People in the hard hit areas including the Sonoraville and Farmville communities, among others, were cleaning up and collecting what was left on Thursday.
Nick Bunch and Stephen Whitfield were cleaning up their grandparent’s house on Highway 53 right around the Pleasantville Road area.
Whitfield is a Gordon County paramedic and was one of the first on the scene right after the tornado hit his grandparents house.
Bunch and Whitfield said their grandparent ran to the basement when the storm started to get bad, and their grandfather went to check and see how bad the storm was when he was blown back down into the basement.
When Whitfield showed up he was told there was no one in the house, but he saw his grandparent’s cars in the yard so he ran to the basement, where both of his grandparents were located.
Bunch said his grandfather had to dig his way out of the rubble that was on top of him, and he sustained a broken foot during the incident but overall he was doing okay.
The cars that were in the yard were parked in the garage before the storm hit, and when the tornado came through it ripped the garage apart and threw the cars away from the house. One of the vehicles was about 25 yards away from where the garage used to stand.
Bunch and Whitfield said the houses in that area were hit by a tornado last time they came through, and many of the people there had just finished with all the repairs on their houses.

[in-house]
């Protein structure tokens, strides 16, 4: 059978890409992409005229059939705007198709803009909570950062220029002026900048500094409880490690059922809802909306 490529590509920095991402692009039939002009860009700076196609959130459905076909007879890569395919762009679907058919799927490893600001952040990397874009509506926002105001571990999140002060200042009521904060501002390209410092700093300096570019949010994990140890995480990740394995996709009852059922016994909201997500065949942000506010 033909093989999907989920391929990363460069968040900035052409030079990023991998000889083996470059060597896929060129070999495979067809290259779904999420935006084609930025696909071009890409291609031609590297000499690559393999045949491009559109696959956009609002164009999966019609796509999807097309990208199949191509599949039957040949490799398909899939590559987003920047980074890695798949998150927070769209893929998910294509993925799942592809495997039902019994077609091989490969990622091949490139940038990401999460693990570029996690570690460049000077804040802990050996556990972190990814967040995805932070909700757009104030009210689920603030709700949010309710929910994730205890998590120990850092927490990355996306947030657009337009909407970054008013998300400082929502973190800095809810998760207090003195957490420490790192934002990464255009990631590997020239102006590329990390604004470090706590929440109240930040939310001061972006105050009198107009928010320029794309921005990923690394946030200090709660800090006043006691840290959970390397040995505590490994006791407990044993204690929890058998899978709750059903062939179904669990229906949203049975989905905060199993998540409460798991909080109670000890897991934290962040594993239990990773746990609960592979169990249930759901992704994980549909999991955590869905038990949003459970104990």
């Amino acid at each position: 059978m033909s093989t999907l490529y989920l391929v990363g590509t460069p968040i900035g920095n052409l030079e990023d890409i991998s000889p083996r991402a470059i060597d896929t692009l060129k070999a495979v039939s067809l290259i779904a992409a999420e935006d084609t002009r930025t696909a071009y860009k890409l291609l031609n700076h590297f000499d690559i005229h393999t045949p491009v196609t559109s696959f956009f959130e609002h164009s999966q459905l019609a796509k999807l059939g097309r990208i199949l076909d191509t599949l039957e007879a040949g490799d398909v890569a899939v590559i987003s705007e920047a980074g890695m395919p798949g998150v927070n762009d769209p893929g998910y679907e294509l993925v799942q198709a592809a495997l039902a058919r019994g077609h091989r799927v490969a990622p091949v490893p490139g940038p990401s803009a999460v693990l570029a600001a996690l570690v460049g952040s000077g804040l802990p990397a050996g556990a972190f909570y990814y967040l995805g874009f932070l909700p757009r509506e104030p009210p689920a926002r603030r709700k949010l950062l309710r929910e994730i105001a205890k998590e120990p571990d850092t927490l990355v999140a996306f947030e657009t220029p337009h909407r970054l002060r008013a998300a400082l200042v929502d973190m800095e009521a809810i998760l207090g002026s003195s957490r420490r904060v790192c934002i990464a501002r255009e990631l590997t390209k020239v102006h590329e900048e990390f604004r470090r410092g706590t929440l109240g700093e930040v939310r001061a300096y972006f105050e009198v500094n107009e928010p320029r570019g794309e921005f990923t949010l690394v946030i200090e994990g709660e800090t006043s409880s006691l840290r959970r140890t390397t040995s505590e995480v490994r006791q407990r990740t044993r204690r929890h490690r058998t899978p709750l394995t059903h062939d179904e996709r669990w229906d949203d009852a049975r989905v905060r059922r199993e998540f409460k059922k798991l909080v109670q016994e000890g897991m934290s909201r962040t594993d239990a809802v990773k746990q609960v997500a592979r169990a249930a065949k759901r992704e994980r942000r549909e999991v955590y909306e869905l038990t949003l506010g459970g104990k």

“They (the grandparent) might have lost everything, but as long as they are okay that is all that matters,” Bunch said.
Sonoraville High School Principal Bruce Potts said Richard Cooper and Courtney Taylor asked if the school could be a contact point and they gladly accepted.
“This is our community, our kids and our families we have to pull together and help each other out in these times of devastation,” Potts said.
There were people from all over that came to help the families effected by these tornados. There were disaster relief programs and volunteers from Woodstock, Chickamauga and all over the Northwest Georgia area that extended a helping hand to people in the community.
“Verizon Wireless even came out to help with the communications,” Potts said.
He said the volunteers started showing up around 7:30 a.m. on Thursday and there were about 120 and most of them were high school students. As the day progressed there were roughly 500 volunteers looking to help any way they could.
Sonoraville served lunch to volunteers and anyone affected by the storms, and the school also provided assistance with shelter to anyone who was in need.
Glenn Bates was with the First Baptist Church disaster relief team out of Woodstock and they brought about 15 volunteers with them.
Bates said he knew some people in the area and heard people were in need of help, so they had “feet on the ground” Wednesday night.
“We plan on staying to help till about five or six tonight, or as long as authorities allow us,” Bates said.
He also said the team has been up to Gordon County a few times before to help with disaster relief after the past few tornados came through.
“We feel God is leading us to come up and serve, and we will do whatever it takes o help out as much as we can,” Bates said.